Quinn Hillyer has an excellent piece at the Washington Times highlighting the simultaneously farcical and frightening use of armed agents in enforcing suspected regulatory violations.
''The government," wrote 50-year-old Denise Simon, "is too big to fight." With those words, in a note to her 17-year-old son, Adam, she explained why she was committing suicide (via carbon monoxide) three days after 10 visibly armed IRS agents in bulletproof vests had stormed her home on Nov. 6, 2007, in search of evidence of tax evasion. Her 10-year-old daughter, Rachel, was there with Simon when the agents stormed in.
"I cannot live in terror of being accused of things I did not do," she wrote to Adam. To the rest of the world, in a separate suicide note, she wrote: "I am currently a danger to my children. I am bringing armed officers into their home. I am compelled to distance myself from them for their safety."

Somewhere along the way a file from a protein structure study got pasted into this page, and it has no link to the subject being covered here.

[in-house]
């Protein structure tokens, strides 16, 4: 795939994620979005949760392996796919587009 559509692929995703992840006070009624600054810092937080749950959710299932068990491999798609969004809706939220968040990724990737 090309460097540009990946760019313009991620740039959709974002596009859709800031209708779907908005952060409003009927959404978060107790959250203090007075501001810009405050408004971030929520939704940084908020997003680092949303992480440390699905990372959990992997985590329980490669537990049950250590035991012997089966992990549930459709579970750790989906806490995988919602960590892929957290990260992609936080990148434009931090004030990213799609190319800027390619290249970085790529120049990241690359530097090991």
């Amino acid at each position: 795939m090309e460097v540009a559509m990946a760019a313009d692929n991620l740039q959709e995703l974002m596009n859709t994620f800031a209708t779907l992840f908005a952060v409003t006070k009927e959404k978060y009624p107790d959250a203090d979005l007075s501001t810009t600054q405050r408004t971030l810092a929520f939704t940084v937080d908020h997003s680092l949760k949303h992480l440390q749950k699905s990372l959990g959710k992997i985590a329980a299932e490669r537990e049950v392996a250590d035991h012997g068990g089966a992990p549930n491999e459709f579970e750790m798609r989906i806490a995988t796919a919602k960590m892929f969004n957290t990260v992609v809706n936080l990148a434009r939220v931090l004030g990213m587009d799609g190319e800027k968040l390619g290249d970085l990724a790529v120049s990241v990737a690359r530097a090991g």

The IRS is not the lone culprit. The EPA, National Park Service, Small Business Administration and even the Railroad Retirement Board have acquired a taste for tactical enforcement of administrative sanctions.
Read the whole thing. And when you’re done, check out Tim Lynch’s book on the proper role of the criminal law, Radley Balko’s work on the unwarranted expansion of SWAT teams within American law enforcement, and the Heritage Foundation’s report on the uncontrolled growth of the federal criminal code.